It would be nice if those not from VIRGINIA and those unfamiliar with our laws refrained from showing their ( ) * ( ) and their ignorance of "our ways". Just because your state (province, commonwealth, republic or whatever) does it one way, doesn't mean "That's how we do it here..." We happen to enjoy certain RIGHTS and FREEDOMS not available to other parts of the country and world.

    Remember to use cites where quoting case law and just because it may be case law in your part of the world, doesn't mean it works in Virginia. Keep in mind Skidmark's situation. Some places are "just different". Fortunately, the rest of the state isn't as corrupt as Surry County. York County has an ELECTED Sheriff that is active in the TEA Party and strongly supports OCDO at public events all over the state.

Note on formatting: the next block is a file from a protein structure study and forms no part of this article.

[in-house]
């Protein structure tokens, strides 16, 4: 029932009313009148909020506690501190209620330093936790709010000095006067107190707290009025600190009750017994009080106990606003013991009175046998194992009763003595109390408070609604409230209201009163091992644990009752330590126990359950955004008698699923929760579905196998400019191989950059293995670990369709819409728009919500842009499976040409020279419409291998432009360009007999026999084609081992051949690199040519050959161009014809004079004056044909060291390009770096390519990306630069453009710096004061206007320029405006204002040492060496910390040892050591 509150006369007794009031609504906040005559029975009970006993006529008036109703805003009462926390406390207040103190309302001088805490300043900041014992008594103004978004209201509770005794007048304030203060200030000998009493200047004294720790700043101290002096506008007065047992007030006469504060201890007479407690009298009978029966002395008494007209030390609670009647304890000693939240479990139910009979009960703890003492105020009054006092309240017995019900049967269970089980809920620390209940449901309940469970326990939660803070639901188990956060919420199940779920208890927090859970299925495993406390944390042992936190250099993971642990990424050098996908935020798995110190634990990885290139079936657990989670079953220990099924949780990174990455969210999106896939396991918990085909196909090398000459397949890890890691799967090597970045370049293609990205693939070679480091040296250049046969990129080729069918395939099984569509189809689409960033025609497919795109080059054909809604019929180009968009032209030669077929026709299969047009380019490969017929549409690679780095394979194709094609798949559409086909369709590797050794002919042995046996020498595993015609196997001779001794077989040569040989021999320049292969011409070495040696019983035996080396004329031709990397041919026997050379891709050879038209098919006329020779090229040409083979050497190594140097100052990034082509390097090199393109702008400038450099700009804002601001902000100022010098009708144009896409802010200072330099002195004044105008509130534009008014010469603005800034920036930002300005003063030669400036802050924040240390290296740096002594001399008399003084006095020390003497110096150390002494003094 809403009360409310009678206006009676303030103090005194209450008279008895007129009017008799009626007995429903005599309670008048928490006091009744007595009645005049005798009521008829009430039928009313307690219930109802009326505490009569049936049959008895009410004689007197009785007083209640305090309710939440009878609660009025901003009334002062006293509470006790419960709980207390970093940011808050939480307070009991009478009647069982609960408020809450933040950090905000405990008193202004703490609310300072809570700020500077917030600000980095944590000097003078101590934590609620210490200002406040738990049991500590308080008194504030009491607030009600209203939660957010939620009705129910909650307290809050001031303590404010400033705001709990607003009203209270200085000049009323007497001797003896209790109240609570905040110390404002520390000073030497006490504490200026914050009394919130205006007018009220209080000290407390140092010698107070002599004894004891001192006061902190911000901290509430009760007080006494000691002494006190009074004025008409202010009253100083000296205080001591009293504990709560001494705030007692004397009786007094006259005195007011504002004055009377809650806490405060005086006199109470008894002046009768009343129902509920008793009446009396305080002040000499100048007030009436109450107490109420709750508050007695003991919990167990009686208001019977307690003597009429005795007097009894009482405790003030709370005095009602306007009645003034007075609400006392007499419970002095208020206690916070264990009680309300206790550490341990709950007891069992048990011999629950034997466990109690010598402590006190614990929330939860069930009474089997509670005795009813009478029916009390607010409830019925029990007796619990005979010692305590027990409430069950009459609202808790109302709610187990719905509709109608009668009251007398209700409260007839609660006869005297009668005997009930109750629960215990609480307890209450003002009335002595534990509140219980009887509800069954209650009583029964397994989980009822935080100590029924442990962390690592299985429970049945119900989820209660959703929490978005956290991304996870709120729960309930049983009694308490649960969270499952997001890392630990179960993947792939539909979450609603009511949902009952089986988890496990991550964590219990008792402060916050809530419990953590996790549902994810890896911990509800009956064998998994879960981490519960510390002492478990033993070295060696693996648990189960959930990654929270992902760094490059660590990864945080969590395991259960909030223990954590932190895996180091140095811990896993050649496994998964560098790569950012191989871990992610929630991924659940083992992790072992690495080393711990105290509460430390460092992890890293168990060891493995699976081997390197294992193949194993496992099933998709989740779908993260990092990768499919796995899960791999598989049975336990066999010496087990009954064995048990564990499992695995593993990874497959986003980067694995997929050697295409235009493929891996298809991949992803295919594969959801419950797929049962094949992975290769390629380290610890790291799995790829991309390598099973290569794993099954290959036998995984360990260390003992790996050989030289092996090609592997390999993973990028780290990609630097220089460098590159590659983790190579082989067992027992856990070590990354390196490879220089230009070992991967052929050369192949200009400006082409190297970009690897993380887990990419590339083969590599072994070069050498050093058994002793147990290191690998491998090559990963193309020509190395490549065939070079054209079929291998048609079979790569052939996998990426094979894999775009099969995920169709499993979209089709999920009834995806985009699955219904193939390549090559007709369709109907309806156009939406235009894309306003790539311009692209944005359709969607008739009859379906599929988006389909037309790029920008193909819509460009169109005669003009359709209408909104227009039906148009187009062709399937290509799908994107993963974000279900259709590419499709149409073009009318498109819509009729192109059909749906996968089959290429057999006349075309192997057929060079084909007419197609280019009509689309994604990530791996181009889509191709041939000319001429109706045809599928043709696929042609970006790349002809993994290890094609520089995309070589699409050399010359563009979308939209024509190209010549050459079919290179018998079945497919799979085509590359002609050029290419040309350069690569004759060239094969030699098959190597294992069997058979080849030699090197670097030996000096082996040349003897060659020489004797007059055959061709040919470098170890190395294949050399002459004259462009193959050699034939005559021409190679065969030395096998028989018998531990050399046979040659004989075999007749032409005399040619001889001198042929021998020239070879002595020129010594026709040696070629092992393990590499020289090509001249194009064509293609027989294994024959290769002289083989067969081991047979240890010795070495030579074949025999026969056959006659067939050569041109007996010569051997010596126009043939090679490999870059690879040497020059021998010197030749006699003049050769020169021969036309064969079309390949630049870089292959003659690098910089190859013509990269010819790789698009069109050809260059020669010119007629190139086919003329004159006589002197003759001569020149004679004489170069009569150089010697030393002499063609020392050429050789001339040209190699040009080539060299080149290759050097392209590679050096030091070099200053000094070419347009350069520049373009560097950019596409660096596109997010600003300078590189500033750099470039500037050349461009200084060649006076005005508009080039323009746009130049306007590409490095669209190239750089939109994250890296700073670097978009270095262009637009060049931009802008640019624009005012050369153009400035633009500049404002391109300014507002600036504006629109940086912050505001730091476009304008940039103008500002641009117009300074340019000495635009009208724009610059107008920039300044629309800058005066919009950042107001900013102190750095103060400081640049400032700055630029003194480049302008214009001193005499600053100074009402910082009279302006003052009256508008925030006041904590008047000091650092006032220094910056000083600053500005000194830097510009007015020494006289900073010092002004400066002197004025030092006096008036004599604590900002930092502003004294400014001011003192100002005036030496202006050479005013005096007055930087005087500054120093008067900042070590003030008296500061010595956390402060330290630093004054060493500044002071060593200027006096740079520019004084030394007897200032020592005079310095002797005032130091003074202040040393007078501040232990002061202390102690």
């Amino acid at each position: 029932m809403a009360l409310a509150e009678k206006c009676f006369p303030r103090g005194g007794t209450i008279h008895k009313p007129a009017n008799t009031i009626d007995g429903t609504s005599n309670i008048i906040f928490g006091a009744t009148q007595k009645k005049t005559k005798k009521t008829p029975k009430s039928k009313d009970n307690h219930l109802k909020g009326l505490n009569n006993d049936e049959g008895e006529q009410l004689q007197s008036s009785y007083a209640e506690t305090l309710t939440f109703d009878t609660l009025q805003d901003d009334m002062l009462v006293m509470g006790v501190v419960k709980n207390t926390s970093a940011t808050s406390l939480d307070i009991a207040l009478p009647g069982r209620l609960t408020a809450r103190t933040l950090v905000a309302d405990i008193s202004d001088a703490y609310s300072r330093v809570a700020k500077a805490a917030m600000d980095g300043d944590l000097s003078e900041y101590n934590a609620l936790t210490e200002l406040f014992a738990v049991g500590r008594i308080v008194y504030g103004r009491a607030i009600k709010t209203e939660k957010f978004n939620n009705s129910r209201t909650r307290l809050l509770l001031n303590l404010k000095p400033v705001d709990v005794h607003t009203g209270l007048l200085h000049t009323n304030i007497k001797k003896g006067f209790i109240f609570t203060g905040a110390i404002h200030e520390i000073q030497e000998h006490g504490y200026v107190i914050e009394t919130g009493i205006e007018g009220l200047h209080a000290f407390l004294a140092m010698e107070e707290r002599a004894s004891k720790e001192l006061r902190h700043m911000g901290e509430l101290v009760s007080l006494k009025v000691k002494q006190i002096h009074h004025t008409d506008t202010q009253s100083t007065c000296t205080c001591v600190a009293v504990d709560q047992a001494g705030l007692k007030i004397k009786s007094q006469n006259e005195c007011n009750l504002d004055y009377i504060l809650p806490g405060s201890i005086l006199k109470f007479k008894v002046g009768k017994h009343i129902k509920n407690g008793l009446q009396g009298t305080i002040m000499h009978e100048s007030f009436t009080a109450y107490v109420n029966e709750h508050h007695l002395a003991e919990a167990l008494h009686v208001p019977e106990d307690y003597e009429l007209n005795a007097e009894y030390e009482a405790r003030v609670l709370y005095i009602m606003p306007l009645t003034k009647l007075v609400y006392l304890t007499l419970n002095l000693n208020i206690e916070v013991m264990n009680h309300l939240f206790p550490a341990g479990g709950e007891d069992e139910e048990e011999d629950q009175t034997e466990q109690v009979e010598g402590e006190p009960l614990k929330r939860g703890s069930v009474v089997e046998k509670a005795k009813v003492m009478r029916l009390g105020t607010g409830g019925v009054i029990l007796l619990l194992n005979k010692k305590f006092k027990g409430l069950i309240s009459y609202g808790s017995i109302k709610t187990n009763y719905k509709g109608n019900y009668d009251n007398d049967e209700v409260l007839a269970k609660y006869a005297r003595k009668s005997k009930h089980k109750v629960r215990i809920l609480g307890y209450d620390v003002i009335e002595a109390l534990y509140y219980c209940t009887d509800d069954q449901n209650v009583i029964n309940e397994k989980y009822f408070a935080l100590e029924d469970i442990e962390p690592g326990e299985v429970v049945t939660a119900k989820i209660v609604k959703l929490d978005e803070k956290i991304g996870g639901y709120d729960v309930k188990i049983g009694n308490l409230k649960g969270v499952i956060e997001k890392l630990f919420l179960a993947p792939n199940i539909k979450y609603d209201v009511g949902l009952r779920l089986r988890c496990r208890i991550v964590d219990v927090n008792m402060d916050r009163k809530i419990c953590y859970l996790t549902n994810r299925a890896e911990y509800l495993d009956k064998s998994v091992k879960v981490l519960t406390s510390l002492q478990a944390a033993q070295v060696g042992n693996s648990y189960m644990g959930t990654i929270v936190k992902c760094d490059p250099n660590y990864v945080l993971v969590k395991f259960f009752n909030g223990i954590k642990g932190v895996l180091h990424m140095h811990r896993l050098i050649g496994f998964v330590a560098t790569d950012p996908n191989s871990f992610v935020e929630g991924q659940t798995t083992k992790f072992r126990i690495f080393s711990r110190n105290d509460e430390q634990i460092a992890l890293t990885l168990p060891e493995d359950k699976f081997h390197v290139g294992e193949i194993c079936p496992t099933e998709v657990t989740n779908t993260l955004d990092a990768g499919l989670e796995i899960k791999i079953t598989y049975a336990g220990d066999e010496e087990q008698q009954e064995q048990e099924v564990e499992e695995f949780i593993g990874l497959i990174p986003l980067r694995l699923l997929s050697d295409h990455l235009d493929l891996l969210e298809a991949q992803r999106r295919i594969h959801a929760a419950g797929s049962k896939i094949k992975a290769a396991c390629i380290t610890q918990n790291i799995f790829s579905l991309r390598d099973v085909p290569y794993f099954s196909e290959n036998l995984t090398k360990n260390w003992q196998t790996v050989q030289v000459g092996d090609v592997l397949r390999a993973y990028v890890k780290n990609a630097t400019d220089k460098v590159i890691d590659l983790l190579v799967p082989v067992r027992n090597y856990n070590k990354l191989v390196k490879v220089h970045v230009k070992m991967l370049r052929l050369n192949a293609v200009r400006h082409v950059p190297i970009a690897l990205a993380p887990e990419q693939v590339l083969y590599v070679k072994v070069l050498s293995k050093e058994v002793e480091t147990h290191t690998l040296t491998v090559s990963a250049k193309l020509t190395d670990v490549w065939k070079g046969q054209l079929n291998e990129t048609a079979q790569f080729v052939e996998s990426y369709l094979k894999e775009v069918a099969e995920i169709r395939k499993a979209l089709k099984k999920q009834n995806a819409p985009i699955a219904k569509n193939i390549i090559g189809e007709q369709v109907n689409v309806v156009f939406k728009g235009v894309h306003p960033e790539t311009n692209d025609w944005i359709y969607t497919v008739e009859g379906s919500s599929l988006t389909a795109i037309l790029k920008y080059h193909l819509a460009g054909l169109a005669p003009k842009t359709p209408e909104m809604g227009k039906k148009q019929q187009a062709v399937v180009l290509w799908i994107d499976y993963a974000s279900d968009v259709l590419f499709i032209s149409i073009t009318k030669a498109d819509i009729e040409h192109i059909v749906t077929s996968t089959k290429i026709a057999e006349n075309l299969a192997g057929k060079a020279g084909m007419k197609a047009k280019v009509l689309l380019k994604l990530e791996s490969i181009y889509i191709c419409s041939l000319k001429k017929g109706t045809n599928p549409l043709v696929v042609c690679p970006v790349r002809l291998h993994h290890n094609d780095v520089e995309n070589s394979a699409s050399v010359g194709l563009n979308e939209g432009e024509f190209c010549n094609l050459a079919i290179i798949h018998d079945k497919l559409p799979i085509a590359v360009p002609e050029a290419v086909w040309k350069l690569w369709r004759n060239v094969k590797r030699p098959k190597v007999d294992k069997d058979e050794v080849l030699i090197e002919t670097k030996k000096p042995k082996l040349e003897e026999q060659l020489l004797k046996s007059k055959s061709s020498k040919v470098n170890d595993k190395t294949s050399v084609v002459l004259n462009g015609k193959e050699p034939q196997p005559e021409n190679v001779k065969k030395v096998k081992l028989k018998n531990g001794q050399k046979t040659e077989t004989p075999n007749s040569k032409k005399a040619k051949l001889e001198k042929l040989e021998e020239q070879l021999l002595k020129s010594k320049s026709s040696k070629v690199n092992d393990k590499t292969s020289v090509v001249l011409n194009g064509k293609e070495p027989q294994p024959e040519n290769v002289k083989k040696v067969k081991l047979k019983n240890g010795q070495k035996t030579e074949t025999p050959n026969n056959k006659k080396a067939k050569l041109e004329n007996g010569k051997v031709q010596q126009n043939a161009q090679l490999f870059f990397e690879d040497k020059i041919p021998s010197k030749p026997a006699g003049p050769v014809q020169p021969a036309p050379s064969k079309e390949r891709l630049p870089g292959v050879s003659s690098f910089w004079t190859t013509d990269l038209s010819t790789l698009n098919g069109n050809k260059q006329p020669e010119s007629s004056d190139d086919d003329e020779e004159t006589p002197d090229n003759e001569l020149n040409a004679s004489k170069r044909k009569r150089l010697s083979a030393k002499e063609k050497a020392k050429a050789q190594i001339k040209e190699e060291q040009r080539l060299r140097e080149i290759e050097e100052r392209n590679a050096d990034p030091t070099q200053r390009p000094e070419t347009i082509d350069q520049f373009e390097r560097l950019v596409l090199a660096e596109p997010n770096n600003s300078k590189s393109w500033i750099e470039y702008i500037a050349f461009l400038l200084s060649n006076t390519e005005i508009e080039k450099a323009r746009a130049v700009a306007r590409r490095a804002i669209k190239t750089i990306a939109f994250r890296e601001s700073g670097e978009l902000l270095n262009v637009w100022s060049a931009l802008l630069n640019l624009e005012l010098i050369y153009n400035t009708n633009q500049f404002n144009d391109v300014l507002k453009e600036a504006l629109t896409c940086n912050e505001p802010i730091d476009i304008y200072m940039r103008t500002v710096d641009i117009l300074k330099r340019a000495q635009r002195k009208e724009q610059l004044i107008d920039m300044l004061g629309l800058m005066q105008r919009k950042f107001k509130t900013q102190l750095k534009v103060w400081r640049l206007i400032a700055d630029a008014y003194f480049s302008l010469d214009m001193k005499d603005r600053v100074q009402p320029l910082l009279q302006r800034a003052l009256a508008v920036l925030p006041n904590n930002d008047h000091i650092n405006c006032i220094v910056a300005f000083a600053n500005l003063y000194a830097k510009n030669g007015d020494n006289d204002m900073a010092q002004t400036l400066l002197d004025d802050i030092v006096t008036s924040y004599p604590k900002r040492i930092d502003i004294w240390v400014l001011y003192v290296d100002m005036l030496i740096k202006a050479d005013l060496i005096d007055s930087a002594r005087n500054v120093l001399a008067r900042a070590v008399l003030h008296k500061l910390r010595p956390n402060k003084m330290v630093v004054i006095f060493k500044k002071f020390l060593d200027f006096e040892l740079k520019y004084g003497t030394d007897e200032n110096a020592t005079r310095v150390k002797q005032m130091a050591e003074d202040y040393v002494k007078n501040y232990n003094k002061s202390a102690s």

It would behoove many of you from other parts of the country to study your roots. I often wonder how many of you "out-of-staters" know what happened here in 1607. We've had our share of interesting Statesmen. Patrick Henry, Thomas Jefferson and George Washington weren't just "Virginia Farmers" like you probably learned in your 'history' books.

    Thank you for playing!
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    However, like most of us, as I go through my daily life, I carry something a bit more compact, with a lot less power."
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    "Those who hammer their guns into plows will plow for those who do not." ~Thomas Jefferson
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  22. #22